Ignoring the hegemonic society that, through instrumental rationality, dictates rules/norms of cultural and moral order, the work of Jaanus Samma reshapes the idea of aesthetic and restores the image of an unofficial society whose collective rituals cross the space of public toilets looking for human relations able to imagine an emotional and corporeal communion.
What can a hundred-year-old Estonian church’s toilet and the public restroom of Flaminio Railway Station in Rome have in common? The answer is in Jaanus Samma’s Outhouse by the Church. On the occasion of his first solo show in Rome at Nomas Foundation—the first Italian exhibition after representing Estonia at 2015 Venice Biennale—, curated by Eugenio Viola, the Baltic artist has been researching on the borders between public and private space in an environment such as public toilets. Tackling gender and sociological issues, Samma works with an archival approach, documenting the many writings the artist found on the Flaminio public restroom walls and showing the actual remnants of Kodavere’s St Michael’s Church’s outhouse.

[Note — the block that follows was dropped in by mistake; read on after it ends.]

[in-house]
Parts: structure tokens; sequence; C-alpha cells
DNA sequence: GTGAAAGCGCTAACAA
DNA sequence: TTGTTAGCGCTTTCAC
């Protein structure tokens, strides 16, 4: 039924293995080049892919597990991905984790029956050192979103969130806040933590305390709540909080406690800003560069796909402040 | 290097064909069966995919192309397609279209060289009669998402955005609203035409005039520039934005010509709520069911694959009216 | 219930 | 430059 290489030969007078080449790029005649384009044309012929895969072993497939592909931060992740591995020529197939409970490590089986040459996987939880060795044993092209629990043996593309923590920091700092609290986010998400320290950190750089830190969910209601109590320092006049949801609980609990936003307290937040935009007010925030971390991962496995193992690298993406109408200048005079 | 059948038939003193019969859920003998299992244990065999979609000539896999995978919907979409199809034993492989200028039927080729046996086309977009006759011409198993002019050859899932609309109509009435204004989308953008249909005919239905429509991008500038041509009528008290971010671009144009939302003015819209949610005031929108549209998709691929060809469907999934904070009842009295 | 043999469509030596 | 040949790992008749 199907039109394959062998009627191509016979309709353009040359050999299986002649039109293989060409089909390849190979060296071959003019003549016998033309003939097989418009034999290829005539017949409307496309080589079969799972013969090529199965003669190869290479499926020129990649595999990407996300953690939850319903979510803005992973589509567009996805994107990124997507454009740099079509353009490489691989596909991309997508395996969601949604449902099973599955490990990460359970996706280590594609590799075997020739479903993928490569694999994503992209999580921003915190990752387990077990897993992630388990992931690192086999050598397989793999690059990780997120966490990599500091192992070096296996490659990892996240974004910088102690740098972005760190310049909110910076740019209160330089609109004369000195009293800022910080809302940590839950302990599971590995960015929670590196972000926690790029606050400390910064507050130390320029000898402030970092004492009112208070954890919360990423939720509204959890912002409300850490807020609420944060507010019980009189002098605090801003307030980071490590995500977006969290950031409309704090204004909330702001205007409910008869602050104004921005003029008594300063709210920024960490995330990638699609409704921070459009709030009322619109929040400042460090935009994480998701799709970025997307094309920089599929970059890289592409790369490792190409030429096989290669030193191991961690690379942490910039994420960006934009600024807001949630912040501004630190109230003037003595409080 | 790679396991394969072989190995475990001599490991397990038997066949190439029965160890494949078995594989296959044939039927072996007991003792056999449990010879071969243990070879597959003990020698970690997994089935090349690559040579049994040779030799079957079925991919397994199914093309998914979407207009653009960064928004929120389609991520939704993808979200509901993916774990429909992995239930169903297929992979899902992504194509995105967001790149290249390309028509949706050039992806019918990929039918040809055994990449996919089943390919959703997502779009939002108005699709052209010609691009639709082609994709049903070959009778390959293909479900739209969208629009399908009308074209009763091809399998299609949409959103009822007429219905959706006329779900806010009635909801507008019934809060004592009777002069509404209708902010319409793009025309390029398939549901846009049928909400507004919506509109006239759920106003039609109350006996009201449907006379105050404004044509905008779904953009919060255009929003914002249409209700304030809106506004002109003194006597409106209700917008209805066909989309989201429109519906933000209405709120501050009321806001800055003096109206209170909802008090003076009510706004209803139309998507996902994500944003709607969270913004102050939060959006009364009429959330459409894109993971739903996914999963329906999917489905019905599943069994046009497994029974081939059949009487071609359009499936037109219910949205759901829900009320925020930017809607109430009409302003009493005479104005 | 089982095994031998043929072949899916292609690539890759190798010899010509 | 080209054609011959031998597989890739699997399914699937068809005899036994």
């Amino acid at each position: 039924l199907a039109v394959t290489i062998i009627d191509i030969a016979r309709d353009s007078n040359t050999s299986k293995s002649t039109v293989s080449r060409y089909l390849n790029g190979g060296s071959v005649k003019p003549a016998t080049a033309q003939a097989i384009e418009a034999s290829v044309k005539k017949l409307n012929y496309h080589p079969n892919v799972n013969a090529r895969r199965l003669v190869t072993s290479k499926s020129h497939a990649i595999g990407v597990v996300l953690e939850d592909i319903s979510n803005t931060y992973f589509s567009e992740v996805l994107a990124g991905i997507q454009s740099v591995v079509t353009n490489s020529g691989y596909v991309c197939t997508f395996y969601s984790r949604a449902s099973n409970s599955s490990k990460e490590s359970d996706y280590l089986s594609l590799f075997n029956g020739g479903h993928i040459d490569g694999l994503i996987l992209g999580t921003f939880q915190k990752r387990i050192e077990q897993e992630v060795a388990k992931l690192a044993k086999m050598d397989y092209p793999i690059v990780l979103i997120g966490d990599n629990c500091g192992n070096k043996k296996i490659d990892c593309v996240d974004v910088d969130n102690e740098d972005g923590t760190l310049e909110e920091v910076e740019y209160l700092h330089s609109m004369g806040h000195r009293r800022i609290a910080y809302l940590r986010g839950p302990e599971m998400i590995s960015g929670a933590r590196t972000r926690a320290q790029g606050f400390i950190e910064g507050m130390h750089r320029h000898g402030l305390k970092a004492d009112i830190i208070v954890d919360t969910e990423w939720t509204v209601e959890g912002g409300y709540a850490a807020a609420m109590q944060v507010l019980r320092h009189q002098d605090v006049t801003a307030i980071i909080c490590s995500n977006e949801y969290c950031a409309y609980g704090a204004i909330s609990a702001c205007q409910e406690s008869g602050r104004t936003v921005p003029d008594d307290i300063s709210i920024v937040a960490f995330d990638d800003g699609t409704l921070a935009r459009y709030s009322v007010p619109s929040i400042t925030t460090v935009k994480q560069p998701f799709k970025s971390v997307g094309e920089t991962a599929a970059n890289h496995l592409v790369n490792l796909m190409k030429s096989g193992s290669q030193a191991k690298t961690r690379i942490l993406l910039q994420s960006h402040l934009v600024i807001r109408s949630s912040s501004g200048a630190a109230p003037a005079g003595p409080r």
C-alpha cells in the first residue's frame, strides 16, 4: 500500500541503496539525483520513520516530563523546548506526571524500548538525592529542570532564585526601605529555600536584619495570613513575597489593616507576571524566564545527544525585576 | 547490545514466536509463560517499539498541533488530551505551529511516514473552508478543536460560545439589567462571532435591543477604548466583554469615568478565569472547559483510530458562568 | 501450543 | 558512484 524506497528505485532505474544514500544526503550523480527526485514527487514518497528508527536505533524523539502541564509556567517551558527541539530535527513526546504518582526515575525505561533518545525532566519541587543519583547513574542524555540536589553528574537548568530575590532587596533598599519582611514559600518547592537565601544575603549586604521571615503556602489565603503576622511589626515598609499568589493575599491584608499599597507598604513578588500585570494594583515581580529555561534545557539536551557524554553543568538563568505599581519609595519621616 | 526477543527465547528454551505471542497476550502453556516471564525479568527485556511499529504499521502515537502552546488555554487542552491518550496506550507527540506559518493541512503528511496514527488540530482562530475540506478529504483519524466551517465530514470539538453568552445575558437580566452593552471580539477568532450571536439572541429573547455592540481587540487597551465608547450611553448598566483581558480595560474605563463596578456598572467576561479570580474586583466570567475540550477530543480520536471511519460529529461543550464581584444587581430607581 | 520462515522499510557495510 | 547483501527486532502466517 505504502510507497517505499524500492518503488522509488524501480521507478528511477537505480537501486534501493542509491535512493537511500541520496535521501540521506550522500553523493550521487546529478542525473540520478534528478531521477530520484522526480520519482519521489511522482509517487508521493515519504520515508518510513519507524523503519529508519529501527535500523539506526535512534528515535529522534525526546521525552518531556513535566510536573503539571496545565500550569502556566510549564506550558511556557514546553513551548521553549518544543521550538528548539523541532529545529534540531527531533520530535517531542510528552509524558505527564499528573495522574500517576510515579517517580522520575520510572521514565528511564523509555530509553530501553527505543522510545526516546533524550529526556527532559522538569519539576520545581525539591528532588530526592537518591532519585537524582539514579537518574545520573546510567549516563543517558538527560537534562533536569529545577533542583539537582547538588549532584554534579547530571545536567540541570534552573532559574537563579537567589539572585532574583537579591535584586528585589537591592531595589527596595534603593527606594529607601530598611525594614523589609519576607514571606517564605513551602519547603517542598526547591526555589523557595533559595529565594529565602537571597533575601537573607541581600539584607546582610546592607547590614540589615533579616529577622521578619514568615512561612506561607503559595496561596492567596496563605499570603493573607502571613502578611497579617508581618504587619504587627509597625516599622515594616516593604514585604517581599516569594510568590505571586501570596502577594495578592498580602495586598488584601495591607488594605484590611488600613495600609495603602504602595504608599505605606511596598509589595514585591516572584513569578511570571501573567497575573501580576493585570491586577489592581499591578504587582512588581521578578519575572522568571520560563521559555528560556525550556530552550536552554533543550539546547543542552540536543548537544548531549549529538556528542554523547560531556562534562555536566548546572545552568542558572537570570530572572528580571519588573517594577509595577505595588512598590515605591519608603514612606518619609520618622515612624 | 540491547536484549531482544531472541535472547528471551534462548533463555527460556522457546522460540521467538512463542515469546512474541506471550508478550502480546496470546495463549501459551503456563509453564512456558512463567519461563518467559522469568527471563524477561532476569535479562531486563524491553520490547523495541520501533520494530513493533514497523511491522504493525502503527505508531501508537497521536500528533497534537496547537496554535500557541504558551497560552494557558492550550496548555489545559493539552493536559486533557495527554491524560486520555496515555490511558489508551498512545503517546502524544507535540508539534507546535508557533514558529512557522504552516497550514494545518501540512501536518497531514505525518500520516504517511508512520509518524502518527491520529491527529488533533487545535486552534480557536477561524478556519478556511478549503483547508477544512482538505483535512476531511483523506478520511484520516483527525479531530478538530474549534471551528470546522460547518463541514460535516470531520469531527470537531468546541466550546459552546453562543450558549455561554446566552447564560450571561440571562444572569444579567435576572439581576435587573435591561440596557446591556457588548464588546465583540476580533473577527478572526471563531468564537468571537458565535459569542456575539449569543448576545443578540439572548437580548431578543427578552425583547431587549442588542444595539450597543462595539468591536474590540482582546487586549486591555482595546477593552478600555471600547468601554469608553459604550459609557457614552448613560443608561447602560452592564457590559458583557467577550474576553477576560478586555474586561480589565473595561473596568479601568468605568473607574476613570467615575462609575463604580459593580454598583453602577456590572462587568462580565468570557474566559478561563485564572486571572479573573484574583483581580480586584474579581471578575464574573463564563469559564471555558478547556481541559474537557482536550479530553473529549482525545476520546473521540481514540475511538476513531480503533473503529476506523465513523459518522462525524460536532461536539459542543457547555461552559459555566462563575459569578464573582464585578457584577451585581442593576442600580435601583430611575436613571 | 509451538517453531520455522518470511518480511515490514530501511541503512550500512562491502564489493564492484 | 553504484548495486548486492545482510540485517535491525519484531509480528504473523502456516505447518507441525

The texts, especially written for the publication, by writers and poets such as Travis Jeppesen and Andreas Kalkun, take the conversation outside the canonical boundaries of visual art.